Use this URL to cite or link to this record in EThOS: http://ethos.bl.uk/OrderDetails.do?uin=uk.bl.ethos.639717
Title: To the dolls' house : children's reading and playing in Victorian and Edwardian England
Author: Chen, W. N.
Awarding Body: UCL (University College London)
Current Institution: University College London (University of London)
Date of Award: 2015
Availability of Full Text:
Access through EThOS:
Full text unavailable from EThOS. Thesis embargoed until 01 Mar 2018
Access through Institution:
Abstract:
This thesis explores the construction of upper- and middle-class children as readers and consumers in Victorian and Edwardian England, a period which witnessed the Golden Age of children’s literature and major reforms in education. Through the examination of dolls’ house play and representations of dolls’ houses in English children’s literature from the 1860s to the 1920s, as well as autobiographical accounts of childhood reading and playing in adult women’s memoirs, this thesis engages with recent scholarship on children’s literature, material culture and gender to demonstrate the relevance of dolls’ house play to children’s everyday life and their roles as readers, players, and consumers. The first part of the thesis gives an overview of dolls’ houses in history, looking at dolls’ houses in museum collections throughout Europe, from the seventeenth-century Nuremberg houses to Queen Mary’s dolls’ house now on display at Windsor Castle. Part Two examines dolls’ house play as represented in and inspired by children’s books and children’s reading practices. Drawing from children’s magazines, toy-making guides, and picture books featuring dolls’ house making, furnishing, and playing, I argue that playing with dolls’ houses and making their own toys enabled children to balance work and play, labour and leisure. I also show how dolls’ house play was important in the period’s development of pedagogical theories, of a children’s book and toy market, and in the construction of children as consumers. Part Three explores works by Edith Nesbit, Beatrix Potter, and Frances Hodgson Burnett, alongside other non-canonical children’s fiction that makes the dolls’ house a setting for fantasies about miniature worlds. I discuss the dolls’ house as a perfect domestic household in miniature and an enchanting miniaturised spectacle and argue that imagination and play contribute to girls’ learning and negotiating with domestic roles and domestic space.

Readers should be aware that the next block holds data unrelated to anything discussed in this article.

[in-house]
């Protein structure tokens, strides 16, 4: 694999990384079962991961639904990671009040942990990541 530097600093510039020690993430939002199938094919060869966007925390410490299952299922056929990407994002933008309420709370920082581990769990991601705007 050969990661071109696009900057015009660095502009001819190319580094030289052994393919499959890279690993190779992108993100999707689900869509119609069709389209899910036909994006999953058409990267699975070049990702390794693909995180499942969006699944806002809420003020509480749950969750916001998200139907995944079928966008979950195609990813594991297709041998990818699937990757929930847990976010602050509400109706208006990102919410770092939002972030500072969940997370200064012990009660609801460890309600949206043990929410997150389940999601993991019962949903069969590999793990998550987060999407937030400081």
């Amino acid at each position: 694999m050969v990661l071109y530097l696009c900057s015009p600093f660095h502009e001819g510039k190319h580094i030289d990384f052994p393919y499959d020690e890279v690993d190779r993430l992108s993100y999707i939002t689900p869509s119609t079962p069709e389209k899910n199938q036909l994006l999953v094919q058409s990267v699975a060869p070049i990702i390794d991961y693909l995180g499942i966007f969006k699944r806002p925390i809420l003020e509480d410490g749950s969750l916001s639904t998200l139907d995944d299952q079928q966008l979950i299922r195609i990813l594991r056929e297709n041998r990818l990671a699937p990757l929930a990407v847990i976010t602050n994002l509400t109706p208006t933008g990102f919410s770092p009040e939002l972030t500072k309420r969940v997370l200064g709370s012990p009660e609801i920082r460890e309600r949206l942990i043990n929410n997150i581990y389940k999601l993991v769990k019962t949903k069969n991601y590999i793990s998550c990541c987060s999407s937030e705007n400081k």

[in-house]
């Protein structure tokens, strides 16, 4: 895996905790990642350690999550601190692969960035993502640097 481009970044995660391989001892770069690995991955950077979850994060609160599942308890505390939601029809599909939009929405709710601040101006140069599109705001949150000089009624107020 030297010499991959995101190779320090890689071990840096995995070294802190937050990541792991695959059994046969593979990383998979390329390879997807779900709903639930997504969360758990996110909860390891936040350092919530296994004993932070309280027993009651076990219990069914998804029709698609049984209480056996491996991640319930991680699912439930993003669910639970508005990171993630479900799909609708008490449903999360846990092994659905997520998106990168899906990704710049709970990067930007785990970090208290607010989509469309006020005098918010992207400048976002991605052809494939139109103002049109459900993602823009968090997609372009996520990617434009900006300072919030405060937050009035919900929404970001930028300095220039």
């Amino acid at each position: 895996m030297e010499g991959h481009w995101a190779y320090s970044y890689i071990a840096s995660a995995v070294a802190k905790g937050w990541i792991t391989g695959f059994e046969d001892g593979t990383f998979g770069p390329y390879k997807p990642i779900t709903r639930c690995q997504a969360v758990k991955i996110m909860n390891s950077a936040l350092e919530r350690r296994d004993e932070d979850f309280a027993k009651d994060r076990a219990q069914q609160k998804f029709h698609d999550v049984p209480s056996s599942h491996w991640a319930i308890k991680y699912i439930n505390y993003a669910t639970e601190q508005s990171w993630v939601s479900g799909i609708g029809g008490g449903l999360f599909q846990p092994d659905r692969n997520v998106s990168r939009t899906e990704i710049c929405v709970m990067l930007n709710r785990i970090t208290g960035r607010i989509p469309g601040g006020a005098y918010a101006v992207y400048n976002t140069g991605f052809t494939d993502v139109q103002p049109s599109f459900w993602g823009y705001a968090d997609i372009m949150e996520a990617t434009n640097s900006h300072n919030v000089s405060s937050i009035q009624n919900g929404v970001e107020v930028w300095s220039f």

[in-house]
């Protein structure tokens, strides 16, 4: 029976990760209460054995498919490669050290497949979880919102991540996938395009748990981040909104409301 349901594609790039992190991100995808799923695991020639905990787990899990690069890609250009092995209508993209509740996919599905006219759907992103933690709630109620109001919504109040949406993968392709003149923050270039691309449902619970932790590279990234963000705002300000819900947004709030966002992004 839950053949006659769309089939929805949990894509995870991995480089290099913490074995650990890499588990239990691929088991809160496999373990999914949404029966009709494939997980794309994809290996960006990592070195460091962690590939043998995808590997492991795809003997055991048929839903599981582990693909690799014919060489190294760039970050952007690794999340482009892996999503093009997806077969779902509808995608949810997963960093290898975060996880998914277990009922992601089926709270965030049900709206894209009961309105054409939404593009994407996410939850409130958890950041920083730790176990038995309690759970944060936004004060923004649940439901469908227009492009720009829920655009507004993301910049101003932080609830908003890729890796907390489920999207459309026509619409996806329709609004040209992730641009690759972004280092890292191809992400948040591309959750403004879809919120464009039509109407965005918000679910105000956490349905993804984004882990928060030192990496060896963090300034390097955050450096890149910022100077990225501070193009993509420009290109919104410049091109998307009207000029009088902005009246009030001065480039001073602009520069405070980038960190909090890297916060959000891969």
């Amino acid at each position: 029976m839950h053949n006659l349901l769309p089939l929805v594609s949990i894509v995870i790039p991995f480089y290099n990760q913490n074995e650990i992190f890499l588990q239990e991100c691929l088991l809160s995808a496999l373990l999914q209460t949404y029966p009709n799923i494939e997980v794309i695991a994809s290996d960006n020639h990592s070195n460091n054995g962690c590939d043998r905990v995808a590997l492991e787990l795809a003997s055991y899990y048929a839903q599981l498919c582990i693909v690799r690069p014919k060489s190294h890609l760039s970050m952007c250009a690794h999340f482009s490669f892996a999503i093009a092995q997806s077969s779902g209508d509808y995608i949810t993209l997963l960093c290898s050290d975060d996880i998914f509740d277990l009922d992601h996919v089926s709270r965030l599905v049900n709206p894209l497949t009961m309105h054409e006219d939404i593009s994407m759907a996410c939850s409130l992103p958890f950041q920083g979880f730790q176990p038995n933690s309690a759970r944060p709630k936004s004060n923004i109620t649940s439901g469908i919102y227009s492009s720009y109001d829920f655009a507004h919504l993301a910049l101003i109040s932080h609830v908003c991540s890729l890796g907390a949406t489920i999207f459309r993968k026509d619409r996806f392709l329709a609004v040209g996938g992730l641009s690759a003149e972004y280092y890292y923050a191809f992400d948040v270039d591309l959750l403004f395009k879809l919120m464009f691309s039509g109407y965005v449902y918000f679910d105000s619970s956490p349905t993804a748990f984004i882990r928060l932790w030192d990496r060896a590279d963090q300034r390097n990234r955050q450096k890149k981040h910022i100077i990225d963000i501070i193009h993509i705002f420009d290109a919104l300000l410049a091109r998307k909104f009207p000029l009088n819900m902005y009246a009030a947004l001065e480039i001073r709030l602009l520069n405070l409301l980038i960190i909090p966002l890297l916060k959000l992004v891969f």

Supervisor: Not available Sponsor: Not available
Qualification Name: Thesis (Ph.D.) Qualification Level: Doctoral
EThOS ID: uk.bl.ethos.639717  DOI: Not available
Share: